Along with professional squatting, protests and illegal raves, urban exploration, being the exploration of man-made structures and taking and sharing a photographic record of the same, is a growing modern day trespass faced by landowners.

In a recently reported decision of the High Court given in February, the Claimants were successful in their application for an interim injunction against both identified and unidentified “urbexers” who had climbed buildings and cranes on construction sites at the Canary Wharf estate. The urbexers posted pictures and videos on social media as a record of their activities.

The Claimants applied for an injunction restraining trespass and orders preventing the existing footage from being further published and requiring it to be delivered up to the Claimants.

The High Court held that:

  • A landowner is entitled to an injunction to restrain trespass, whether or not the trespass causes damage;
  • Absent evidence of some prospect that the defendant might have a right to do what the claimant seeks to restrain, provided the claimant establishes a significant risk of trespass, an interim injunction will usually, if not invariably, be justified;

  • Difficulties with enforcement do not justify the refusal of an injunction; and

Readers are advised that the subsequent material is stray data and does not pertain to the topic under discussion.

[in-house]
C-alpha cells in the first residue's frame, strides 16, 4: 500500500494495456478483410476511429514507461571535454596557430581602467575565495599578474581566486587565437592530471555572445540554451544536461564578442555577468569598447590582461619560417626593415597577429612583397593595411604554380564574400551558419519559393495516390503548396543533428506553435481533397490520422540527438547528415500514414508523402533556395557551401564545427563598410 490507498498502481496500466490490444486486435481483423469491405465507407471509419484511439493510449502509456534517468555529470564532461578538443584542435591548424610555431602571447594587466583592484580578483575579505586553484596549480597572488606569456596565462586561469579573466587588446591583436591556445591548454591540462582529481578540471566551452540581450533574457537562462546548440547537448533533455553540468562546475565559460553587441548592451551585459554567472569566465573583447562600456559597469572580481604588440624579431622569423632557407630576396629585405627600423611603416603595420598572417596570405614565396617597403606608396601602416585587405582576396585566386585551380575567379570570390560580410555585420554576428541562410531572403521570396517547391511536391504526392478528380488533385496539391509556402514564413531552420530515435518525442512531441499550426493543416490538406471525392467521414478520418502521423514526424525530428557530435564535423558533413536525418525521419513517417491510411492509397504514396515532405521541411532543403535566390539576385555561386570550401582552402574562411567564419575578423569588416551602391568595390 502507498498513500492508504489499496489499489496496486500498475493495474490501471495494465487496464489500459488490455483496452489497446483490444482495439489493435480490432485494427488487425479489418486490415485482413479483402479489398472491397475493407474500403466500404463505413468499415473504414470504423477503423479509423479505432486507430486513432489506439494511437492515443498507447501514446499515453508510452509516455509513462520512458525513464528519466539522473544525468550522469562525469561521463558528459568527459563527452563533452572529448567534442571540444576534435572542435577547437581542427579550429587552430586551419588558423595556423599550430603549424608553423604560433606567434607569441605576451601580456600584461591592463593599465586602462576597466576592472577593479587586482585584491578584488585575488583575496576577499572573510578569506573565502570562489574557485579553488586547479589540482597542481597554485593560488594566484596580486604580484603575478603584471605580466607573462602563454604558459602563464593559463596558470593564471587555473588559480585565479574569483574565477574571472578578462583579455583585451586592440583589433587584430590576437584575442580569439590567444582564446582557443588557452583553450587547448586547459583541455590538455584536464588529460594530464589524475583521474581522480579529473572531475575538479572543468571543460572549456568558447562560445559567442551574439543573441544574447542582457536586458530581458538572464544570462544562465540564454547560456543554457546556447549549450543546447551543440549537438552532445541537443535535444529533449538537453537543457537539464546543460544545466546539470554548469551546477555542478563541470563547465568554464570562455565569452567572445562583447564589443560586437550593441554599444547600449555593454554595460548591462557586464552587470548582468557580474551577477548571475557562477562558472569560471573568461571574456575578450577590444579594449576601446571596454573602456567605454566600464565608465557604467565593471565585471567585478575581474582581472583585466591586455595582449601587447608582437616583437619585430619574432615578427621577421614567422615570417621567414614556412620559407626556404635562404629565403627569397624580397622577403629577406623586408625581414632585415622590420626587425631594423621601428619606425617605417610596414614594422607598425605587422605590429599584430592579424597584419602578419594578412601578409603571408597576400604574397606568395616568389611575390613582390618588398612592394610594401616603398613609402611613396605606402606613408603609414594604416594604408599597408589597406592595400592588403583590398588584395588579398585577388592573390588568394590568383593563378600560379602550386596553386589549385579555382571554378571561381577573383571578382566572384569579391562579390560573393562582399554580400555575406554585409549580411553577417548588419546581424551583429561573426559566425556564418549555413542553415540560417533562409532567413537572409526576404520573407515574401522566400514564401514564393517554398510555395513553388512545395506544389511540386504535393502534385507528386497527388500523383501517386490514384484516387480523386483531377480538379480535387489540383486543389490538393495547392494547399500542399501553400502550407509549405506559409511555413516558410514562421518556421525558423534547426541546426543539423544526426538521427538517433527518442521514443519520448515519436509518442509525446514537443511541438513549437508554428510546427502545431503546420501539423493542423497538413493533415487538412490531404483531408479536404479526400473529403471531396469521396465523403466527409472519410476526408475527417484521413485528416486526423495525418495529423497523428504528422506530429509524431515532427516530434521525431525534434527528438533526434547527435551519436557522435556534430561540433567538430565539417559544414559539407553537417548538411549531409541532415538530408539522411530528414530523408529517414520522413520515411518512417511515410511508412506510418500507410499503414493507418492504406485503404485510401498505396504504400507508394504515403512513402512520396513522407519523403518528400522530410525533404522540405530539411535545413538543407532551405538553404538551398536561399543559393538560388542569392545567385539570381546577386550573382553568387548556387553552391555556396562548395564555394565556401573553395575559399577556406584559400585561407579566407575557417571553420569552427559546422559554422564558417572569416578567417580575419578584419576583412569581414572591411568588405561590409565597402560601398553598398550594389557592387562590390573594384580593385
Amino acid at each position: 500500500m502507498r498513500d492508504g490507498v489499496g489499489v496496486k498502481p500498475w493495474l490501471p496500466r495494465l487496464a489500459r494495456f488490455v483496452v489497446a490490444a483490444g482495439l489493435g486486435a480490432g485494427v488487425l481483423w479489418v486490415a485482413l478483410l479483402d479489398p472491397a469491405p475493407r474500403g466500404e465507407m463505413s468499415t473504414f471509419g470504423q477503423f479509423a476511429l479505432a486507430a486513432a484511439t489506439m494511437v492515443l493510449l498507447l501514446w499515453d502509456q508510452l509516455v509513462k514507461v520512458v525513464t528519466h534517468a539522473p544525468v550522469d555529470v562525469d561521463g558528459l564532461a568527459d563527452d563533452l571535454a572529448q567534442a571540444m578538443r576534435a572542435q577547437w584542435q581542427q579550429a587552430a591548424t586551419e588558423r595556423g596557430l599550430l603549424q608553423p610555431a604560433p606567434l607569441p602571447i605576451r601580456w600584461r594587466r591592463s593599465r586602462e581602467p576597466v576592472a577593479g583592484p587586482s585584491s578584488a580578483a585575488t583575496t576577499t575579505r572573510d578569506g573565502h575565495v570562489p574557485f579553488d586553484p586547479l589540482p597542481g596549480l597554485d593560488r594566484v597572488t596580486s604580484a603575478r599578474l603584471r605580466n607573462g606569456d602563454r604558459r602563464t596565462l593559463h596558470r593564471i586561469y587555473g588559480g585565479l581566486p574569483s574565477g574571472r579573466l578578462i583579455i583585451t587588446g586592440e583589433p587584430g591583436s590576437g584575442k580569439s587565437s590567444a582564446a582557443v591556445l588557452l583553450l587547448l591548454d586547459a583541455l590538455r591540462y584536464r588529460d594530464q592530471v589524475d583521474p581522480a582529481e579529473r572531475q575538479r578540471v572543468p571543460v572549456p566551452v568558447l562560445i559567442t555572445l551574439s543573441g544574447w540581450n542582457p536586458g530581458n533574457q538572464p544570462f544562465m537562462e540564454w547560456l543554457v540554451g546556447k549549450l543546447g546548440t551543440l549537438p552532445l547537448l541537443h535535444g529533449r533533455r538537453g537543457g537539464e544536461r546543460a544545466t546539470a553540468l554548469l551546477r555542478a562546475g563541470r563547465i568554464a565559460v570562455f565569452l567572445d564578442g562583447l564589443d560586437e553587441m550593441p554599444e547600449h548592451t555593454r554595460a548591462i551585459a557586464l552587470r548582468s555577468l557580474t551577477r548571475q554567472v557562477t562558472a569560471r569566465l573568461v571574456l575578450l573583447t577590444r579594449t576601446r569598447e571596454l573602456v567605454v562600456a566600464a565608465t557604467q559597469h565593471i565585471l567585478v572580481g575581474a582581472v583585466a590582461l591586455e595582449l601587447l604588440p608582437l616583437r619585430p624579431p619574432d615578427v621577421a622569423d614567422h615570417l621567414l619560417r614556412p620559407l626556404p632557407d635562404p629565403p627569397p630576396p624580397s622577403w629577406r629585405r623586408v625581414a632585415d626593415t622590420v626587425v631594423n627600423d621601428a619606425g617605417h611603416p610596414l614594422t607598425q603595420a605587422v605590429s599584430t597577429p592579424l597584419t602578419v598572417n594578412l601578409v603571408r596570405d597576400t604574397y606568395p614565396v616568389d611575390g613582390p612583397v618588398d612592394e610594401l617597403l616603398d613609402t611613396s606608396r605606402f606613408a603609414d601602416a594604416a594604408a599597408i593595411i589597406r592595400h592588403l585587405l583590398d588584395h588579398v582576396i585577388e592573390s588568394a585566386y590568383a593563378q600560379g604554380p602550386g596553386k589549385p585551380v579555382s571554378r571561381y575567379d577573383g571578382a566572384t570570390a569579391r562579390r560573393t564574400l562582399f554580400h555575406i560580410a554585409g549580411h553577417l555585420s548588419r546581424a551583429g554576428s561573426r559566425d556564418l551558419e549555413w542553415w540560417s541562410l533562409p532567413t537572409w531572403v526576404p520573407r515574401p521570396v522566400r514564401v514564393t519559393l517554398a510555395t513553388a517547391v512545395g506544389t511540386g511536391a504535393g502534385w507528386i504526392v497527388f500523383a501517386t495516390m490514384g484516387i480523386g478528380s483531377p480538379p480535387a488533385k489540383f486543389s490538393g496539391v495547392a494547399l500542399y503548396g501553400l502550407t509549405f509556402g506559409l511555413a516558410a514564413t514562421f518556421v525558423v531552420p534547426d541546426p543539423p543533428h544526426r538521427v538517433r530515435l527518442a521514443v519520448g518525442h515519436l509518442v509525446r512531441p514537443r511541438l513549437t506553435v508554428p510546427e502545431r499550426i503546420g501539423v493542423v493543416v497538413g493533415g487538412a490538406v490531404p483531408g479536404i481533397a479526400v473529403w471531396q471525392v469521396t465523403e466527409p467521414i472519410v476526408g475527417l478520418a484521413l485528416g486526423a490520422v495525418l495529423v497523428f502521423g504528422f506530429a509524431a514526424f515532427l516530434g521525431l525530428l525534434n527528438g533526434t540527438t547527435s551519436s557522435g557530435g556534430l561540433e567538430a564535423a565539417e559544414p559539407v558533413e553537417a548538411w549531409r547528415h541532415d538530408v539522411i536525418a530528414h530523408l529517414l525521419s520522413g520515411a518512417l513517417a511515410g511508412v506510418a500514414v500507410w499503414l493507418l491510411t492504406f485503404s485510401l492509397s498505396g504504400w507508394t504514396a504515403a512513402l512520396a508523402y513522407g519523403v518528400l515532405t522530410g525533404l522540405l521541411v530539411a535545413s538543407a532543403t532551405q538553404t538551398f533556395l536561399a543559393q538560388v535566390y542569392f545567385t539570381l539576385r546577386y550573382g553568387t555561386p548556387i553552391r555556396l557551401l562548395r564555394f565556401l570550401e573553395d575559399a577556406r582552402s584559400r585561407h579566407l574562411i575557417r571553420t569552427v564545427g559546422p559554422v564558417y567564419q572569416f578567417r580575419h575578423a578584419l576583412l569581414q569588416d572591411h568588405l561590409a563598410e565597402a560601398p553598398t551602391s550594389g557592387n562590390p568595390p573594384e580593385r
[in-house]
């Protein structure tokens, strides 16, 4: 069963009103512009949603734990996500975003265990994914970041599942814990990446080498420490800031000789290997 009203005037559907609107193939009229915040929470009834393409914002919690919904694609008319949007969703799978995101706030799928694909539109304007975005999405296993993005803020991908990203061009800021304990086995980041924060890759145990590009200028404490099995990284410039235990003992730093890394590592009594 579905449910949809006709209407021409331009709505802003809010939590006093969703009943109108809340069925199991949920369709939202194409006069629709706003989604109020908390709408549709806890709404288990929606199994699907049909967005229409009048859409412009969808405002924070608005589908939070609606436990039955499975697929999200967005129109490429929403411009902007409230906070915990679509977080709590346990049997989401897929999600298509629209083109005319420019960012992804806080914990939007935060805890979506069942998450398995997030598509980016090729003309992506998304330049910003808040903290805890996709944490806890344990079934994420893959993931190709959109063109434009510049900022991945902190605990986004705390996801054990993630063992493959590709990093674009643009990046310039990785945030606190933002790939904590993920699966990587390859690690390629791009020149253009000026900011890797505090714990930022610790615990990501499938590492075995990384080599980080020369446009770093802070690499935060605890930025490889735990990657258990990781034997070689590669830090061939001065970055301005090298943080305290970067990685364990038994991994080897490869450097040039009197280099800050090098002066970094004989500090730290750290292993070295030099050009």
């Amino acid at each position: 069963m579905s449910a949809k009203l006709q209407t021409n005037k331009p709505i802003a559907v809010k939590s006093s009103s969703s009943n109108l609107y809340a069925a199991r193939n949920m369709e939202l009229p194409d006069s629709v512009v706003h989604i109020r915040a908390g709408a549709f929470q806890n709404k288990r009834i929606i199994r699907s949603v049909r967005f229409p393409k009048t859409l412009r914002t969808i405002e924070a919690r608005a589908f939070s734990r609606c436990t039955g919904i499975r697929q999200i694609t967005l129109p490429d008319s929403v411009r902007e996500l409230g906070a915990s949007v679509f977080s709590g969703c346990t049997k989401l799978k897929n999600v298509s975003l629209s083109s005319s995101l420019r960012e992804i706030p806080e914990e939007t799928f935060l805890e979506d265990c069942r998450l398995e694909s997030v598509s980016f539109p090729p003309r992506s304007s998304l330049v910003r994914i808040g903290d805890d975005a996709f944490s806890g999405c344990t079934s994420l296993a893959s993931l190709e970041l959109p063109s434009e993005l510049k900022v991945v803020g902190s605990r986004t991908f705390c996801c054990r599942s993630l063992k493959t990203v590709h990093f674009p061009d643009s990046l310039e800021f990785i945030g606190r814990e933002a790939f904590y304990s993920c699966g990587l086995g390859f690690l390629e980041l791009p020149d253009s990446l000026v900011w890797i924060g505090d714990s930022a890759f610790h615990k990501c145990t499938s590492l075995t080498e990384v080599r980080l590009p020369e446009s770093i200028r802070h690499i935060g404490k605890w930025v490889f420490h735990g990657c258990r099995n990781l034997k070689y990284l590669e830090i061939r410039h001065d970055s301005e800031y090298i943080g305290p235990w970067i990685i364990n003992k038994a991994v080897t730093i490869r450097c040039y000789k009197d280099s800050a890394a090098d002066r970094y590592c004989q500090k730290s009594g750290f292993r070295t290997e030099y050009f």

• It is possible for the injunction to be granted against Persons Unknown, provided the Court is satisfied there is a significant risk of others who are at present unidentified carrying out the offending conduct.

As the urban exploring trend continues to grow, landowners can take some comfort from the pragmatic approach of the High Court to modern day trespass in recent cases, particularly in light of the fact that the Court made its order just over one week from the date of the Claimants’ application.

However, landowners are reminded that injunctions are a discretionary remedy and if successful, even in circumstances where a costs order is made against known trespassers, the chances of costs recovery are likely to be slim. Landowners are therefore well advised to keep unoccupied premises as secure as possible to mitigate against the risk of trespass.

Canary Wharf Investments v Brewer [2018] EWHC 1760 (QB) (23 February 2018) (Warby J)